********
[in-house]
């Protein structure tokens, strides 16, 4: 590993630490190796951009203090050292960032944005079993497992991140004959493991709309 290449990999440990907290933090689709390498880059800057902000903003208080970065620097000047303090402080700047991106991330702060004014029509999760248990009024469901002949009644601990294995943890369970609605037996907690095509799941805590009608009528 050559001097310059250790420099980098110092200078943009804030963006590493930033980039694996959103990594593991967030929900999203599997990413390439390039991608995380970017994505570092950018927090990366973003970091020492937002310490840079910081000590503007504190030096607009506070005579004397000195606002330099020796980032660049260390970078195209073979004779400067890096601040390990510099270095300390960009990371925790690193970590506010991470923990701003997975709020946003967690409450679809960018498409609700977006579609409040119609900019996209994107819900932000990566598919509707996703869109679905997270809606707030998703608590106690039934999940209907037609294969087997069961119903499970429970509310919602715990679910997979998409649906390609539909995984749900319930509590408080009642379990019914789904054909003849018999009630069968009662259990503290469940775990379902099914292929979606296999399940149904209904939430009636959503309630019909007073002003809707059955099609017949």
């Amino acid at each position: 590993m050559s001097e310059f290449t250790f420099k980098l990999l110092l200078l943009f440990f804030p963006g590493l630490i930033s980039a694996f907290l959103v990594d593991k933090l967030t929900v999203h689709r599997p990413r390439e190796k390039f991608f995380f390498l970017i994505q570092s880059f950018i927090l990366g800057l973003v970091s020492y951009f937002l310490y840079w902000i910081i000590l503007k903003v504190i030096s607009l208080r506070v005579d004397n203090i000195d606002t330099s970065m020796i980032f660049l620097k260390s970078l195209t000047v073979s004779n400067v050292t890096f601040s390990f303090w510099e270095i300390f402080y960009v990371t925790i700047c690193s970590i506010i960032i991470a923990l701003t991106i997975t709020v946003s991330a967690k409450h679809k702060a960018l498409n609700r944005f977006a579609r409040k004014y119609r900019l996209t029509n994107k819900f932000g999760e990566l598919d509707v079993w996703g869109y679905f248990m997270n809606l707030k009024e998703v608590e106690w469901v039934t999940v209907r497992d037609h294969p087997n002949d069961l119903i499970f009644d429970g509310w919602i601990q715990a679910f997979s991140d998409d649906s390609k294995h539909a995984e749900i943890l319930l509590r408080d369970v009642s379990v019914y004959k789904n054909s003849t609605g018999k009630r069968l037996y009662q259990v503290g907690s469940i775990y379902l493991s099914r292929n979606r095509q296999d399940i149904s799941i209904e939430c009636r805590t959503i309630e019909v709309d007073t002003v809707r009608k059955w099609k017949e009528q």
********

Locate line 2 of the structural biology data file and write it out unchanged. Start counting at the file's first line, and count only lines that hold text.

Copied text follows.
């Protein structure tokens, strides 16, 4: 590993630490190796951009203090050292960032944005079993497992991140004959493991709309 290449990999440990907290933090689709390498880059800057902000903003208080970065620097000047303090402080700047991106991330702060004014029509999760248990009024469901002949009644601990294995943890369970609605037996907690095509799941805590009608009528 050559001097310059250790420099980098110092200078943009804030963006590493930033980039694996959103990594593991967030929900999203599997990413390439390039991608995380970017994505570092950018927090990366973003970091020492937002310490840079910081000590503007504190030096607009506070005579004397000195606002330099020796980032660049260390970078195209073979004779400067890096601040390990510099270095300390960009990371925790690193970590506010991470923990701003997975709020946003967690409450679809960018498409609700977006579609409040119609900019996209994107819900932000990566598919509707996703869109679905997270809606707030998703608590106690039934999940209907037609294969087997069961119903499970429970509310919602715990679910997979998409649906390609539909995984749900319930509590408080009642379990019914789904054909003849018999009630069968009662259990503290469940775990379902099914292929979606296999399940149904209904939430009636959503309630019909007073002003809707059955099609017949």